“Bringing a Landlord and Tenant Case to a Satisfying Conclusion”, a Michelle Itkowitz Lawline CLE: Making Eviction Day Happen or Preventing Eviction Day from Happening
In this post, I provide an excerpt from my March 19, 2021 Lawline continuing legal education program entitled “New York Landlord & Tenant Litigation: Bringing the Case to a Satisfying Conclusion”. This except if from a very important section entitled “Making Eviction Day Happen or Preventing Eviction Day”.
July 2022 Quick Update: This CLE has been available for 16 months. In that time, 227 lawyers have reviewed it – giving it a 4.9 out of 5 rating!!!
A. No Self-Help Evictions in New York City
I start by stating the following definitively: You can never use self-help eviction against a residential tenant in New York City. You can NOT lock a tenant out of their apartment. In fact, this author will not use self-help against a commercial tenant either. In New York State, in the context of a residential lease, a landlord is forbidden from resorting to self-help under any circumstances and can be subject to compensatory, punitive, and treble damages. See Real Property Actions and Proceedings Law (“RPAPL”) § 853; Romanello v. Hirschfeld, 63 NY2d 613, 615 .
• The only person who can put a residential tenant out of their apartment in New York City is a New York City Marshal.
• A Marshal will only evict if he has a warrant of eviction.
• A warrant of eviction will only issue when you have a judgment of possession from a court.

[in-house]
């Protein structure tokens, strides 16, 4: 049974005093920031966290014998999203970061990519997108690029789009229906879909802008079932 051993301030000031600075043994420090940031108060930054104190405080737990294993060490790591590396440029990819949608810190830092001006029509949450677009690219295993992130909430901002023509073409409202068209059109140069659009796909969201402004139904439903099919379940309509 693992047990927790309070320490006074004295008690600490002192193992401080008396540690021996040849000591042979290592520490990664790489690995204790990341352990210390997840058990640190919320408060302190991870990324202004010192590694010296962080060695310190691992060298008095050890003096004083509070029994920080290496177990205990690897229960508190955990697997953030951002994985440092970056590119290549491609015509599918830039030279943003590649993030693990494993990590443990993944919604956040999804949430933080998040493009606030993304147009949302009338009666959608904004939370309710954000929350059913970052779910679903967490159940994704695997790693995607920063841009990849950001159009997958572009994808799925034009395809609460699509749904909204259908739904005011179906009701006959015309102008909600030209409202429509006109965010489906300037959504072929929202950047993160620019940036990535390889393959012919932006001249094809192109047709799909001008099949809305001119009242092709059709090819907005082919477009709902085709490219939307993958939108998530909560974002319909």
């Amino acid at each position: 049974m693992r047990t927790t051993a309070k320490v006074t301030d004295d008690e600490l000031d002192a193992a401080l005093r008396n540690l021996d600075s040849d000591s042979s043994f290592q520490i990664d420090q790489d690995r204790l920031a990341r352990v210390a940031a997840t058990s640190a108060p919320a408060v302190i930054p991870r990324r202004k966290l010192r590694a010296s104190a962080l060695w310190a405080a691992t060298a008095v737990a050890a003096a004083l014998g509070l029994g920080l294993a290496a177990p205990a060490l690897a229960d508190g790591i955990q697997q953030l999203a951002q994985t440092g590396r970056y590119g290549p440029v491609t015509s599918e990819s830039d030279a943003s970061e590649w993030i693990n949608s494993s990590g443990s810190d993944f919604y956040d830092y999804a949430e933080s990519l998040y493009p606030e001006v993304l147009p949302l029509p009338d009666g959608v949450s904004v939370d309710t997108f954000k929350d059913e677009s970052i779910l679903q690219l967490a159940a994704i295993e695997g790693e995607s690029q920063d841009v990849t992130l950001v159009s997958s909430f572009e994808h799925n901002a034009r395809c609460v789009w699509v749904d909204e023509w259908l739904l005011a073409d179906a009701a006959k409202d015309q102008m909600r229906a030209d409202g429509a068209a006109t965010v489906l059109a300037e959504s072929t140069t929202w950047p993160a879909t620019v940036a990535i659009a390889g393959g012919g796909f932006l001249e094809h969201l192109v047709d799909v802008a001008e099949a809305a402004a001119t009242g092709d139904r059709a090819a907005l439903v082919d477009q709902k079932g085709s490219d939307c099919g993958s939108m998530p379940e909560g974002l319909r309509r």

• A court only gives you a judgment of possession when you bring a Housing Court case against tenant.
• Therefore, you need the court case to result in a judgment of possession (as opposed to a case that gets settled with no judgment of possession), and a warrant to issue from the clerk’s office. You then need the Marshal to schedule the eviction.
B. Become Familiar with the NYC Marshal’s Handbook
Landlord and tenant practitioners should become familiar with the NYC Marshals Handbook of Regulations maintained by the NYC Department of Investigations (“Marshal’s Handbook”). https://www1.nyc.gov/site/doi/offices/marshals-handook.page. The Handbook contains a great deal of information to a lawyer working in this field. ALTHOUGH BEWARE I NOTICED THAT THE HANDBOOK HAS NOT BEEN UPDATED TO REFLECT CHANGES IMPOSED BY THE HOUSING STABILITY AND TENT PROTECTION ACT OF 2019!
C. Hardship Stays, Right to Cure RPAPL § 753, Right to Pay RPAPL § 749
As per RPAPL § 753:
(4) In the event that [a] proceeding is based upon a claim that the tenant or lessee has breached a provision of the lease, the court shall grant a thirty day stay of issuance of the warrant, during which time the respondent may correct such breach.
Also, as per RPAPL § 753 (1) and (2), the court can stay the issuance of a warrant of eviction for up to a year in the event of hardship. What “hardship” might mean is spelled out in detail and should be reviewed by all practitioners. Although this section is not available if the judgment of possession is based upon tenant’s objectionable conduct. RPAPL § 753 (3).
The Housing Stability and Tenant Protection Act of 2019 changed RPAPL § 749 so that the no longer is the landlord and tenant relationship is terminated upon issuance of the warrant. RPAPL § 749(3) goes on to say that “…In a judgment for non-payment of rent, the court shall vacate a warrant upon tender or deposit with the court of the full rent due at any time prior to its execution,…”
D. The Marshal will not evict if she finds persons or businesses at the premises who are not listed on the warrant of eviction.